Once biological addiction occurs you will start to see drug use, and the search for drugs, take over a person’s life.
Side Effects of Fentanyl
Most people begin using fentanyl for the feelings of extreme happiness it can create. However, there are several negative side effects as well.
People who use fentanyl may experience nausea, constipation, confusion, and drowsiness. Fentanyl also creates a feeling of sedation in its users. This sedation can cross over into unconsciousness and problems breathing in certain overdose situations.
A fentanyl overdose can lead to life-threatening symptoms. If someone overdoses on the drug their breathing can slow down or stop completely. If that happens it can create a condition called Hypoxia.
Hypoxia is a medical condition when an insufficient amount of oxygen reaches the brain. It can result in a fentanyl user slipping into a coma or suffering brain damage. Hypoxia can even lead to death.
The good news is fentanyl overdose can be treated. If someone has overdosed on fentanyl, the best plan of action is to seek medical help immediately.
Fentanyl overdoses can be treated with a medication called Naloxone. But, since fentanyl is much more potent than other opioids, multiple doses of Naloxone may be needed to offset the overdose.
The Dangers of Fentanyl Addiction
All opioids are considered highly addictive. There are countless stories of doctors prescribing opioids only to have their patients become addicted to them. That’s how strong the addiction to opioids can be.
A patient with a prescription for an opioid medication may experience withdrawal symptoms when the medication stops. This is called dependency.
Someone can be dependent on a substance without being addicted. But, dependence can also lead to addiction.
What makes fentanyl even more dangerous than legal opioids is that it’s much more potent. Therefore, users are much more likely to develop dependence and then addiction. Addiction can be scary because an individual will continue to use the drug regardless of what it’s doing to them.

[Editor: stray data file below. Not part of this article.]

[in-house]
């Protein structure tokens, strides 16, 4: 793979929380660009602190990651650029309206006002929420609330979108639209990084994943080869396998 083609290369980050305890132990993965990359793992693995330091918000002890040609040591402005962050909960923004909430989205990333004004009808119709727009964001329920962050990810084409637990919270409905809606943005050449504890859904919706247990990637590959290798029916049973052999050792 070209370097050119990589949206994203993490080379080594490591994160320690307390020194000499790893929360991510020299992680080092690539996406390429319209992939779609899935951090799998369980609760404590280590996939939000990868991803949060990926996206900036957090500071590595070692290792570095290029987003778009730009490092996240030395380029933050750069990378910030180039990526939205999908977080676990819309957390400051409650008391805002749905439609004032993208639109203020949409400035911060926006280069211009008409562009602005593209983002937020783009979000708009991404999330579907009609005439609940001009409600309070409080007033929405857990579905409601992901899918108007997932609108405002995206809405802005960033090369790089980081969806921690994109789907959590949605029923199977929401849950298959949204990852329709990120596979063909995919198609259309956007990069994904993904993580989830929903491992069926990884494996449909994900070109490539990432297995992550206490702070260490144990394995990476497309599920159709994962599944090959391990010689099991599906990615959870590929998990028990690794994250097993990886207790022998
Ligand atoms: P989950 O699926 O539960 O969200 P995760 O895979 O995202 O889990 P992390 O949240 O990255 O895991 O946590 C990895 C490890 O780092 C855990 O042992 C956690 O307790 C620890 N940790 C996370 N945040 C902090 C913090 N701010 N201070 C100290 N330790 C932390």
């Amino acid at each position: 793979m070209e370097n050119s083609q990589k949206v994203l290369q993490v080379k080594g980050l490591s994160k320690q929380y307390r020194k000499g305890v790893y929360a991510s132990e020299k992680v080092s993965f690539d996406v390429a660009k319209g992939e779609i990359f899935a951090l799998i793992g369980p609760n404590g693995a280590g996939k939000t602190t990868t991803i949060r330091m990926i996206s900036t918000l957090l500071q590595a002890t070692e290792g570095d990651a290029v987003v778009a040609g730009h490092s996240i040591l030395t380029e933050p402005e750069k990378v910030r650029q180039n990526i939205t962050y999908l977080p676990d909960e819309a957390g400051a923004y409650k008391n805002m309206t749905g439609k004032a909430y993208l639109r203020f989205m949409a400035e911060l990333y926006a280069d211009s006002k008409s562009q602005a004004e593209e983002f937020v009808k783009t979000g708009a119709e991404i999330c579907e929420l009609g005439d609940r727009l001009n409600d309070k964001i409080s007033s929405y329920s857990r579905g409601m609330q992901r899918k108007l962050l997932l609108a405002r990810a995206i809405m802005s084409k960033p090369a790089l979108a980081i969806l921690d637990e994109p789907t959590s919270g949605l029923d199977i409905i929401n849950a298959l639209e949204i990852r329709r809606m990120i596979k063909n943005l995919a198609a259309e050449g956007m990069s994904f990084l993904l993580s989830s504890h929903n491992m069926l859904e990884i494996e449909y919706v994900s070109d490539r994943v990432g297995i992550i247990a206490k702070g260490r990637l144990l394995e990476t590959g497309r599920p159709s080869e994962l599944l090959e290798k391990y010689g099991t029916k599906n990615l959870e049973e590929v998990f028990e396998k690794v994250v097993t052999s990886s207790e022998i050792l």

It may cause them mental and physical pain. They will continue to do whatever they need to in order to find and use the drug.
This is the point of their addiction that usually begins to hurt their friends, family, and others around them.
More About Norfentanyl
Norfentanyl comes into play after the fentanyl is already in the user’s system. It’s called a metabolite of fentanyl because it’s a byproduct of your body metabolizing the drug.
How Long Does Norfentanyl Stay In Your System?
The high of fentanyl use typically last anywhere between four and six hours. But, norfentanyl can still show up in your system anywhere from 24 to 72 hours after use. This is why a norfentanyl drug test can be useful to see if a family member is using fentanyl.
A popular question is “how long does norfentanyl stay in urine?” If someone only uses fentanyl a few times, then norfentanyl will only stay in their urine for two to four days.
If, however, someone is a habitual user of fentanyl, norfentanyl can stay in their urine for up to 7 days.
Where Can I Find A Norfentanyl Drug Test?
If you want to find out if someone is using fentanyl, a norfentanyl drug test will probably be the most effective method.
12panelnow.com offers norfentanyl drug tests you can have shipped right to your home. We offer convenient single-use, at-home tests.
The norfentanyl test comes in an easy-to-use test strip form. These tests can be purchased for as low as $.59 per strip.
You can also purchase the norfentanyl test in dip card or dip test format.
People suffering from fentanyl addiction who try to stop the drug can experience a wide range of withdrawal symptoms. Severe cravings, diarrhea, vomiting, sleep problems, and muscle pain are all common withdrawal symptoms.
Users that are detoxing from fentanyl use may also experience bone pain, cold flashes with goosebumps, and uncontrollable leg movements.
Withdrawal symptoms present a challenge to a person’s recovery. These symptoms, especially in the case of opioids, can be so severe that they drive a person to use again just to stop the symptoms. This is why medically-assisted recovery is recommended in most cases.